Q. This being your first season with the team, how do you feel about the usage of wooden bats in the FCBL league?

A. I love it. In high school, the league I was in used wooden bats so I am pretty familiar with it. I actually prefer wooden over metal bats. I think it has a better feel than metal does. It has a cleaner feel and gives me a smoother swing at the ball. Some of these players do not have experience with wooden bats so the adjustment for them to get their swing down takes a while, but once they do, you will see the ball being hit all over the field.

Q. Have you noticed any difference in the overall atmosphere between playing for Boston College and the Sharks?

A. On the first day here, at lot of the guys here were quiet. Once a couple of them started talking and introducing themselves to people though, everyone seemed to break out of their shells.  Everyone seems to know someone else from one another college baseball teams and there is a good bond between all of us already. The Sharks games have a lot of kids that come to the games. Boston College gets a lot of kids also, but they tend to be shy. The kids that that come to these games are so energetic and seem to have such a great time. I love kids and I think it’s great for them to come out and see us play. As a team, we’re just trying to go out there and show them a good time.

Q. With the league expanding from four to nine teams, how do you feel about the team’s chances of having a winning season, if not even potentially going for a championship this year?

A. I think we will have better odds this year than we did last year just given the increase in the number of teams in the league. There is a lot more competition and it is much more spread out. There is a lot of traveling that factor into it, which can be a little taxing. Everyone seems to be getting the rest they need though and have been preparing for the games very well. Overall, I believe we can do some damage and have been a pretty solid team so far. It’s still early in the season, but I think in the long haul we will do well.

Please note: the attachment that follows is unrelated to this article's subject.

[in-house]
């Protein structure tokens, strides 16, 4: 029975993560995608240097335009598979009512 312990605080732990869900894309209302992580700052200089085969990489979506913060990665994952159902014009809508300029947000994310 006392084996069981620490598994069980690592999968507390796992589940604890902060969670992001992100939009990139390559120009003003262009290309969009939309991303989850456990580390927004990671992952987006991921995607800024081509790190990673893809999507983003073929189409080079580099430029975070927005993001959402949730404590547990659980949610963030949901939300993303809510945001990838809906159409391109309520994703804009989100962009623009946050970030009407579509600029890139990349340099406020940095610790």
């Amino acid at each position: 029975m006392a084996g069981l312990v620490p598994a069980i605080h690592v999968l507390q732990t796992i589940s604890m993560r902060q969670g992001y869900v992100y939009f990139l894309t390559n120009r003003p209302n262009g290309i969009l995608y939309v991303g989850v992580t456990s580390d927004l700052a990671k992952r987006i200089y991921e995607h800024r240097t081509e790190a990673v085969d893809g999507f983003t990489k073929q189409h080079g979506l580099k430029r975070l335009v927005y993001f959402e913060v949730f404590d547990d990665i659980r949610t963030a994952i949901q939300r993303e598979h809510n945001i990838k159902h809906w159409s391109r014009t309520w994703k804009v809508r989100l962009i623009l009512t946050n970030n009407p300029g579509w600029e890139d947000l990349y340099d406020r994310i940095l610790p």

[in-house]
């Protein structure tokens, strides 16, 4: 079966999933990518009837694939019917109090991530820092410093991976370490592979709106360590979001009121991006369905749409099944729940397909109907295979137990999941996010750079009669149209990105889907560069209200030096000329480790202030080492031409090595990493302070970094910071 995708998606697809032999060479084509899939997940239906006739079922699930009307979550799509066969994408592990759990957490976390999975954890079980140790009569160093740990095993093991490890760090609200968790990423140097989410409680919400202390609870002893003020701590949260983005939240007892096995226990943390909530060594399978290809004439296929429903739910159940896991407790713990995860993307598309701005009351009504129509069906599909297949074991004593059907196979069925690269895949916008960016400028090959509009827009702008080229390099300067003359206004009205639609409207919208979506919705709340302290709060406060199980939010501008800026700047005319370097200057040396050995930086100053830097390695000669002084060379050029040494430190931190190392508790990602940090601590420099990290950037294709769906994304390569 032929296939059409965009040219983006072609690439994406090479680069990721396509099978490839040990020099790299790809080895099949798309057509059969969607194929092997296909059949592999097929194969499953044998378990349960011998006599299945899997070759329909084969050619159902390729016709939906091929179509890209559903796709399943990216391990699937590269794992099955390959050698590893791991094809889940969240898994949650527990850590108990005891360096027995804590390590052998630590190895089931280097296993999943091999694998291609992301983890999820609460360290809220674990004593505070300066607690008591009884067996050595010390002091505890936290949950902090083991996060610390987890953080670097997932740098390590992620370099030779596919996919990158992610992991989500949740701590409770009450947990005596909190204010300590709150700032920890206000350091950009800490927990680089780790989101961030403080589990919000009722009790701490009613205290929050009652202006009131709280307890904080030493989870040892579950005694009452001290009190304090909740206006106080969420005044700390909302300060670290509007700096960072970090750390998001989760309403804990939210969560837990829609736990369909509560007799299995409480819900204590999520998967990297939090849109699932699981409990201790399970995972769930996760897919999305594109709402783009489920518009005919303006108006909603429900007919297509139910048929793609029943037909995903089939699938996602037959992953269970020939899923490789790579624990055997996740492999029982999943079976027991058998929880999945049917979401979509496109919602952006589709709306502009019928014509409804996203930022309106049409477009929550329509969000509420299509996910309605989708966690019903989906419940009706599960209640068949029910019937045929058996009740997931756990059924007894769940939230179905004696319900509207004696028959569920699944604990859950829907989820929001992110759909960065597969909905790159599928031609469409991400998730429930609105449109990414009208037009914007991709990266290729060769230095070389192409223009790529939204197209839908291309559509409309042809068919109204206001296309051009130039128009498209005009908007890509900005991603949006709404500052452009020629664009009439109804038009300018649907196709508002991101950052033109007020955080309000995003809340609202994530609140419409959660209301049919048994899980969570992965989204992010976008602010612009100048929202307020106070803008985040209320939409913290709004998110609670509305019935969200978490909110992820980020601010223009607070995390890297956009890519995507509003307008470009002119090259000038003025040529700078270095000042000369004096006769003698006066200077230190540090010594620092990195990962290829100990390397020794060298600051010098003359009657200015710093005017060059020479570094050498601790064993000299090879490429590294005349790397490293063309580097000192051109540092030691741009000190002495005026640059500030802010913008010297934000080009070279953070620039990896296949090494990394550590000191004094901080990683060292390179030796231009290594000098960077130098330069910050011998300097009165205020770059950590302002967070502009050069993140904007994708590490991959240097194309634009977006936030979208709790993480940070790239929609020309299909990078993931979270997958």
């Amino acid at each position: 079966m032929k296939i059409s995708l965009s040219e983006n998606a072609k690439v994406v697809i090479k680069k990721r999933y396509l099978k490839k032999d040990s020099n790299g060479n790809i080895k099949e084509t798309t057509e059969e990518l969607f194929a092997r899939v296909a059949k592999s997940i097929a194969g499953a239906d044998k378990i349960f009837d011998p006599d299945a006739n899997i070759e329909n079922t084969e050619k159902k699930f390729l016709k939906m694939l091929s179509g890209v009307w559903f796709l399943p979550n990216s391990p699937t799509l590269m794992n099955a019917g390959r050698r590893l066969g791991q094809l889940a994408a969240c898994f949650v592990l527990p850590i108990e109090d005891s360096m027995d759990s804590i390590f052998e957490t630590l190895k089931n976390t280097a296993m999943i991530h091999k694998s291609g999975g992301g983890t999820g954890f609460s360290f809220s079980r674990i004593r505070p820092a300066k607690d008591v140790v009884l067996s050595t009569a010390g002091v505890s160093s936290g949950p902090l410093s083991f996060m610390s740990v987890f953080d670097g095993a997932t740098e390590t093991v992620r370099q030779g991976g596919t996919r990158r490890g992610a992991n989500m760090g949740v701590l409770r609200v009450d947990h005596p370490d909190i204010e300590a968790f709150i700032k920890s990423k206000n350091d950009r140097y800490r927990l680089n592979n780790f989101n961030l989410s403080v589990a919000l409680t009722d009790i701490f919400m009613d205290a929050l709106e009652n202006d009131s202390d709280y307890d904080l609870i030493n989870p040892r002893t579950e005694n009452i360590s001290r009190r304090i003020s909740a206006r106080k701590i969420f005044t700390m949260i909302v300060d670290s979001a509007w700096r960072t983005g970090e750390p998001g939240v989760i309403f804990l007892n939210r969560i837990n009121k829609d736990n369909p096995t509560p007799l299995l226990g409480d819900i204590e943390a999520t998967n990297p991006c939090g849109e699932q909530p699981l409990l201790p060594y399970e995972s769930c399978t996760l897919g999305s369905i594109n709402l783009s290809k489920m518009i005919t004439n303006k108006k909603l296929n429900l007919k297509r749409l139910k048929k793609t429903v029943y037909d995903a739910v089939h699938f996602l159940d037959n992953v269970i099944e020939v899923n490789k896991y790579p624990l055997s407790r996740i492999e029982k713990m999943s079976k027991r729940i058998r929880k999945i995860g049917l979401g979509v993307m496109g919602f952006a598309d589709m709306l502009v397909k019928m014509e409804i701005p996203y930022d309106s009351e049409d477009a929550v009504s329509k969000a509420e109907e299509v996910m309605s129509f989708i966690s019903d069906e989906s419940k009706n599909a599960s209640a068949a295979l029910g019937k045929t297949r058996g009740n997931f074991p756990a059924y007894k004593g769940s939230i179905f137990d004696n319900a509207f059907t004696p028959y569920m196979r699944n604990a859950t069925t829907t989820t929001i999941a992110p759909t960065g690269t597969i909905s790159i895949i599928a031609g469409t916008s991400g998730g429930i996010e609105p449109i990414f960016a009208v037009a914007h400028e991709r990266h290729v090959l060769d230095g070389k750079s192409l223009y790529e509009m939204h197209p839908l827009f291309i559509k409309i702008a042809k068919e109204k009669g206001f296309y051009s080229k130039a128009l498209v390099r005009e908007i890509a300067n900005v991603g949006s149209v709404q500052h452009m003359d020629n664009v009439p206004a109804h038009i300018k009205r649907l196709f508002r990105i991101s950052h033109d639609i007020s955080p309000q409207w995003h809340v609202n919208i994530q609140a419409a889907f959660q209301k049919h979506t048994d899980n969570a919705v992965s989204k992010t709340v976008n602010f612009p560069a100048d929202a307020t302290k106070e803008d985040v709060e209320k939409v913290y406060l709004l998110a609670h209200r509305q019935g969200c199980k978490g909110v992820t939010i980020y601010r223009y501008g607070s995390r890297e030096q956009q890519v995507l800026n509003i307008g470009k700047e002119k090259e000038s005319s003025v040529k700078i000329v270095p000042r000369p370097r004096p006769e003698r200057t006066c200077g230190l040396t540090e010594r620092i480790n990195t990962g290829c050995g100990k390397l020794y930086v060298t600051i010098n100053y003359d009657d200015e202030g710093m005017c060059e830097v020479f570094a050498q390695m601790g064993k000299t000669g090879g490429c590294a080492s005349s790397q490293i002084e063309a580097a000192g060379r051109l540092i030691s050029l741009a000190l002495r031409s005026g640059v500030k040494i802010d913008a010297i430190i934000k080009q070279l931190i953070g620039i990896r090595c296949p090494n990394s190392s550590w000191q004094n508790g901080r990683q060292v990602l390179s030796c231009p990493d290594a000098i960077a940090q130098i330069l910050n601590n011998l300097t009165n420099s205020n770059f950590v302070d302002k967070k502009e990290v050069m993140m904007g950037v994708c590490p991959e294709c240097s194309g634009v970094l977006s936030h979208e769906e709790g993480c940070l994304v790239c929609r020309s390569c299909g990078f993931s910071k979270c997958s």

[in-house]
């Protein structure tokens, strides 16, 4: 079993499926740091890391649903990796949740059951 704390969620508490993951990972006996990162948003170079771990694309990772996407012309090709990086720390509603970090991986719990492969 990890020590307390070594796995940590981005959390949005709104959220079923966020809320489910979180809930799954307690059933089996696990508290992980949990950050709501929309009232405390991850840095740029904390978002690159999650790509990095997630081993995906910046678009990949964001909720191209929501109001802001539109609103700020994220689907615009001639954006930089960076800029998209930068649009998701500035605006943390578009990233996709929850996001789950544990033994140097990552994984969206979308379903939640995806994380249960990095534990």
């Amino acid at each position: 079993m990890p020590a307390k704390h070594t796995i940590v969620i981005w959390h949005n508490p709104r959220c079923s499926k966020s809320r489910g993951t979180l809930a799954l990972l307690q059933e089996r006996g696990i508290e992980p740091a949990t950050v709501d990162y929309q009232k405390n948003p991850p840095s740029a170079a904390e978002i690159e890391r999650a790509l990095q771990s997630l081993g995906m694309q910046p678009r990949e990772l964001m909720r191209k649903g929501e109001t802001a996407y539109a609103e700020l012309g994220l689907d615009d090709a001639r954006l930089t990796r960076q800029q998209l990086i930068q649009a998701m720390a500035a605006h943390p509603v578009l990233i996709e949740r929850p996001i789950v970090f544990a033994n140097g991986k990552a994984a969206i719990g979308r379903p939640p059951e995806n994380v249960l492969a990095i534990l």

Q. How do you feel about this game today in having the opportunity to play against members of the military?

A. It is definitely going to be a good experience. We have the chance to play against people who have fought around the world for our country. It is really going to be an honor to do so.

Q. Are you aware of the event, Kids Day at the Park? This day is dedicated for the summer camps on the Vineyard who have free admission to the first early morning game in Sharks history, which starts at 11:00 AM on June 27th? Do you & your teammates look forward to giving the kids a good show?

A. I have heard about it but am not too aware of it. I understand the YMCA, the Martha’s Vineyard Boys & Girls Club, Camp Jabberwocky, Chilmark Community Center and a few other camps will attend. I think this will generate a fantastic atmosphere. We do look to play our best during that game and show the kids a good time. Again, I love kids and enjoy talking and spending time with them. At our game against Brockton, I threw a couple of baseballs with the kids. Overall, it’s about the kids and the fans and the Sharks want them to feel welcome and know that the team is playing for them. I definitely think it will be fun.

Q. Are you looking forward to that evening when the Martha’s Vineyard Film Society, the Little and Junior Leagues, and the Sharks will have a joint fundraiser by showing the documentary just released called “Knuckleball?”

A. I heard about it. Sounds like fun as I understand the Sharks will be the “pre-game” show starting at 6:00 PM hanging around and playing with the kids before the movie starts at 8:15. I was told that the movie screen will be located in centerfield and that the fans will be seated on the baseball field in a BYOS that is “bring your own seat.” The pitch is such an aberration and it is simply amazing that guys create long careers based on this one pitch.

By Sean Lenehan, Martha’s Vineyard Sharks